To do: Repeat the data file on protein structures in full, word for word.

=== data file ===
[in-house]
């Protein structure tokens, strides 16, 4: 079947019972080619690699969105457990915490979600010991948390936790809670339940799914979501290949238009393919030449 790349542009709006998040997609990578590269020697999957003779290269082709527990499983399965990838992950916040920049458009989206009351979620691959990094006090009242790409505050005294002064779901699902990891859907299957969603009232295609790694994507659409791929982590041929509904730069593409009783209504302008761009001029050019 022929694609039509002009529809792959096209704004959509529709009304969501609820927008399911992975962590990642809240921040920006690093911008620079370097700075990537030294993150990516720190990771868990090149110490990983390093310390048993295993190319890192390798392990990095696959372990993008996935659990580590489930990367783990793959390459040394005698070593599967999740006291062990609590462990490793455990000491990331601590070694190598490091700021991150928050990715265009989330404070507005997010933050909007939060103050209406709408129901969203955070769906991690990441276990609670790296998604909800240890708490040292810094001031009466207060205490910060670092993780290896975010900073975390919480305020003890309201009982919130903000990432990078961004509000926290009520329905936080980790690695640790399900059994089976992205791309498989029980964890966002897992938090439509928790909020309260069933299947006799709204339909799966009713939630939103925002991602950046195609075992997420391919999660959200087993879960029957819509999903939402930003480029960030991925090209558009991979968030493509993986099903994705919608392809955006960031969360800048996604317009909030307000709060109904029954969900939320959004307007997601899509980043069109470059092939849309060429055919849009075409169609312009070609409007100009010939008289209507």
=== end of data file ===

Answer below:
[in-house]
């Protein structure tokens, strides 16, 4: 079947019972080619690699969105457990915490979600010991948390936790809670339940799914979501290949238009393919030449 790349542009709006998040997609990578590269020697999957003779290269082709527990499983399965990838992950916040920049458009989206009351979620691959990094006090009242790409505050005294002064779901699902990891859907299957969603009232295609790694994507659409791929982590041929509904730069593409009783209504302008761009001029050019 022929694609039509002009529809792959096209704004959509529709009304969501609820927008399911992975962590990642809240921040920006690093911008620079370097700075990537030294993150990516720190990771868990090149110490990983390093310390048993295993190319890192390798392990990095696959372990993008996935659990580590489930990367783990793959390459040394005698070593599967999740006291062990609590462990490793455990000491990331601590070694190598490091700021991150928050990715265009989330404070507005997010933050909007939060103050209406709408129901969203955070769906991690990441276990609670790296998604909800240890708490040292810094001031009466207060205490910060670092993780290896975010900073975390919480305020003890309201009982919130903000990432990078961004509000926290009520329905936080980790690695640790399900059994089976992205791309498989029980964890966002897992938090439509928790909020309260069933299947006799709204339909799966009713939630939103925002991602950046195609075992997420391919999660959200087993879960029957819509999903939402930003480029960030991925090209558009991979968030493509993986099903994705919608392809955006960031969360800048996604317009909030307000709060109904029954969900939320959004307007997601899509980043069109470059092939849309060429055919849009075409169609312009070609409007100009010939008289209507």